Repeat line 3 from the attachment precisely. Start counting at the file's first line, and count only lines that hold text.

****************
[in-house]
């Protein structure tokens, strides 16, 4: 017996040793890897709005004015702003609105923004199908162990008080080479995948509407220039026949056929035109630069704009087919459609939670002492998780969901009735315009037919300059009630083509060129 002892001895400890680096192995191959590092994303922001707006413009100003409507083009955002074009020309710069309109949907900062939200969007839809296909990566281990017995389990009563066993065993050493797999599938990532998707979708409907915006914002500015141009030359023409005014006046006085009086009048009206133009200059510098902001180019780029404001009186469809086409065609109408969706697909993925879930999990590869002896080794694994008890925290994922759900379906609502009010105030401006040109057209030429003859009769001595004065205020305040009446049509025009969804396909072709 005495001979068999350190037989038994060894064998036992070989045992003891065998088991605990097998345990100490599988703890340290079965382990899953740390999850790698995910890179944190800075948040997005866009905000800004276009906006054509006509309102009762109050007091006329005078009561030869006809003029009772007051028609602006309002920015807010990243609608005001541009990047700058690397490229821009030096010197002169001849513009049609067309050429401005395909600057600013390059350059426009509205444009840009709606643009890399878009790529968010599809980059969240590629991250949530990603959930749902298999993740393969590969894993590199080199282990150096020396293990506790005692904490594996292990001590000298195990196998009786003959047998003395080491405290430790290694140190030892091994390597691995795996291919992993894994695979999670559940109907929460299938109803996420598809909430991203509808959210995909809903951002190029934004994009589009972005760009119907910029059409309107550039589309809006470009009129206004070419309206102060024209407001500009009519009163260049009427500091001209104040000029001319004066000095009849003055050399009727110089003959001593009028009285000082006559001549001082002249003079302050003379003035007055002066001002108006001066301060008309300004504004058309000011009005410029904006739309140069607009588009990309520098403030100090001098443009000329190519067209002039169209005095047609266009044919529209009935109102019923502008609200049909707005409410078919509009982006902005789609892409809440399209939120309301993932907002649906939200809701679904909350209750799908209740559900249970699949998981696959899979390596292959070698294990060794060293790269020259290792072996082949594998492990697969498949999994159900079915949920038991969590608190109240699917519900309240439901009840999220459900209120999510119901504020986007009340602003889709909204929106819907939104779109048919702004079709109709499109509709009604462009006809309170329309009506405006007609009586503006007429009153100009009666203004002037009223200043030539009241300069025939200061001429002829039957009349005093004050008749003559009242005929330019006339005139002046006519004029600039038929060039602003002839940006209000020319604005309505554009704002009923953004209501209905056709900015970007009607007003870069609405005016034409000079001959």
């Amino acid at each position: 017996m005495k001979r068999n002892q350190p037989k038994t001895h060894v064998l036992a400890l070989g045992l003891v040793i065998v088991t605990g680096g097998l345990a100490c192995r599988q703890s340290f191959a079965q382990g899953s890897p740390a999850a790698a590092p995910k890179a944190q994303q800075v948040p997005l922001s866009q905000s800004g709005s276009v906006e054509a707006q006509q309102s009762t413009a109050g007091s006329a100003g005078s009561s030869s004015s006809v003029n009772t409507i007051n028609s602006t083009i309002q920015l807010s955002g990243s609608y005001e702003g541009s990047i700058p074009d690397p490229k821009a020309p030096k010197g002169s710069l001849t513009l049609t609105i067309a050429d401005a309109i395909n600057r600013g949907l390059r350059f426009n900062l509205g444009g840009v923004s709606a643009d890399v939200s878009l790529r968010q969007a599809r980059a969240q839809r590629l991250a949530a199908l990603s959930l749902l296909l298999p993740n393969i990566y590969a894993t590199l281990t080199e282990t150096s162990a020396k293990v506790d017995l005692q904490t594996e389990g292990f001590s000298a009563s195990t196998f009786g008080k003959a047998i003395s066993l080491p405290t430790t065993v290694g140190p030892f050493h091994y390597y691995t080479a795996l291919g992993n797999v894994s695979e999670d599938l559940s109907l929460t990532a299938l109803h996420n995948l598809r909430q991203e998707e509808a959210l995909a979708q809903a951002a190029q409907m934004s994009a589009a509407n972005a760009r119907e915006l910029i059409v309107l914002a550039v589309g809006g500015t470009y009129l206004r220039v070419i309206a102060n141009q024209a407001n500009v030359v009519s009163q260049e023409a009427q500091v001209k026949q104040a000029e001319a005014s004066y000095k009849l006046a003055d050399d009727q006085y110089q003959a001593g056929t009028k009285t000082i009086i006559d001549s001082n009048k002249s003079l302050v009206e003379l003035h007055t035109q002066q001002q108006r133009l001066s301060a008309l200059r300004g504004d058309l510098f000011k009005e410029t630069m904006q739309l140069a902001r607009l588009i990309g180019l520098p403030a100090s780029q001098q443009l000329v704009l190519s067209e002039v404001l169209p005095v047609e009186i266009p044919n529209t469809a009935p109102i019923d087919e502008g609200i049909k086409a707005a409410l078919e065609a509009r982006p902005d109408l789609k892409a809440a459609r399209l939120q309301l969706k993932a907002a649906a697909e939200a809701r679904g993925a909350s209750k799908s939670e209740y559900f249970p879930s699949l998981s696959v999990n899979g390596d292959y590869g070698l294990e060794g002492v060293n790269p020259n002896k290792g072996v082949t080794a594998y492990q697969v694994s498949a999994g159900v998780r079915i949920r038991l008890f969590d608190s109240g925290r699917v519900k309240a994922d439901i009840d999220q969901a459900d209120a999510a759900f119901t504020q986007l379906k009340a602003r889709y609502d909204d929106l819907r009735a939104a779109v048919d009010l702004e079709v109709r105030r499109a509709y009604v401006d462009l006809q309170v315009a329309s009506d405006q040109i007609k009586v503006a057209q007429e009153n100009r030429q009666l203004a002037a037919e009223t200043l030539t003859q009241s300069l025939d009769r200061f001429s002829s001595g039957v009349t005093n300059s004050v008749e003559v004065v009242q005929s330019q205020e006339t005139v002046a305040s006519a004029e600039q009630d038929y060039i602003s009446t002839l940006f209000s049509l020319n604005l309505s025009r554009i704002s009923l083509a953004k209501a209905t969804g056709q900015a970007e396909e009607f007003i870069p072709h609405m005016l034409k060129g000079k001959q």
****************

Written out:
């Amino acid at each position: 017996m005495k001979r068999n002892q350190p037989k038994t001895h060894v064998l036992a400890l070989g045992l003891v040793i065998v088991t605990g680096g097998l345990a100490c192995r599988q703890s340290f191959a079965q382990g899953s890897p740390a999850a790698a590092p995910k890179a944190q994303q800075v948040p997005l922001s866009q905000s800004g709005s276009v906006e054509a707006q006509q309102s009762t413009a109050g007091s006329a100003g005078s009561s030869s004015s006809v003029n009772t409507i007051n028609s602006t083009i309002q920015l807010s955002g990243s609608y005001e702003g541009s990047i700058p074009d690397p490229k821009a020309p030096k010197g002169s710069l001849t513009l049609t609105i067309a050429d401005a309109i395909n600057r600013g949907l390059r350059f426009n900062l509205g444009g840009v923004s709606a643009d890399v939200s878009l790529r968010q969007a599809r980059a969240q839809r590629l991250a949530a199908l990603s959930l749902l296909l298999p993740n393969i990566y590969a894993t590199l281990t080199e282990t150096s162990a020396k293990v506790d017995l005692q904490t594996e389990g292990f001590s000298a009563s195990t196998f009786g008080k003959a047998i003395s066993l080491p405290t430790t065993v290694g140190p030892f050493h091994y390597y691995t080479a795996l291919g992993n797999v894994s695979e999670d599938l559940s109907l929460t990532a299938l109803h996420n995948l598809r909430q991203e998707e509808a959210l995909a979708q809903a951002a190029q409907m934004s994009a589009a509407n972005a760009r119907e915006l910029i059409v309107l914002a550039v589309g809006g500015t470009y009129l206004r220039v070419i309206a102060n141009q024209a407001n500009v030359v009519s009163q260049e023409a009427q500091v001209k026949q104040a000029e001319a005014s004066y000095k009849l006046a003055d050399d009727q006085y110089q003959a001593g056929t009028k009285t000082i009086i006559d001549s001082n009048k002249s003079l302050v009206e003379l003035h007055t035109q002066q001002q108006r133009l001066s301060a008309l200059r300004g504004d058309l510098f000011k009005e410029t630069m904006q739309l140069a902001r607009l588009i990309g180019l520098p403030a100090s780029q001098q443009l000329v704009l190519s067209e002039v404001l169209p005095v047609e009186i266009p044919n529209t469809a009935p109102i019923d087919e502008g609200i049909k086409a707005a409410l078919e065609a509009r982006p902005d109408l789609k892409a809440a459609r399209l939120q309301l969706k993932a907002a649906a697909e939200a809701r679904g993925a909350s209750k799908s939670e209740y559900f249970p879930s699949l998981s696959v999990n899979g390596d292959y590869g070698l294990e060794g002492v060293n790269p020259n002896k290792g072996v082949t080794a594998y492990q697969v694994s498949a999994g159900v998780r079915i949920r038991l008890f969590d608190s109240g925290r699917v519900k309240a994922d439901i009840d999220q969901a459900d209120a999510a759900f119901t504020q986007l379906k009340a602003r889709y609502d909204d929106l819907r009735a939104a779109v048919d009010l702004e079709v109709r105030r499109a509709y009604v401006d462009l006809q309170v315009a329309s009506d405006q040109i007609k009586v503006a057209q007429e009153n100009r030429q009666l203004a002037a037919e009223t200043l030539t003859q009241s300069l025939d009769r200061f001429s002829s001595g039957v009349t005093n300059s004050v008749e003559v004065v009242q005929s330019q205020e006339t005139v002046a305040s006519a004029e600039q009630d038929y060039i602003s009446t002839l940006f209000s049509l020319n604005l309505s025009r554009i704002s009923l083509a953004k209501a209905t969804g056709q900015a970007e396909e009607f007003i870069p072709h609405m005016l034409k060129g000079k001959q």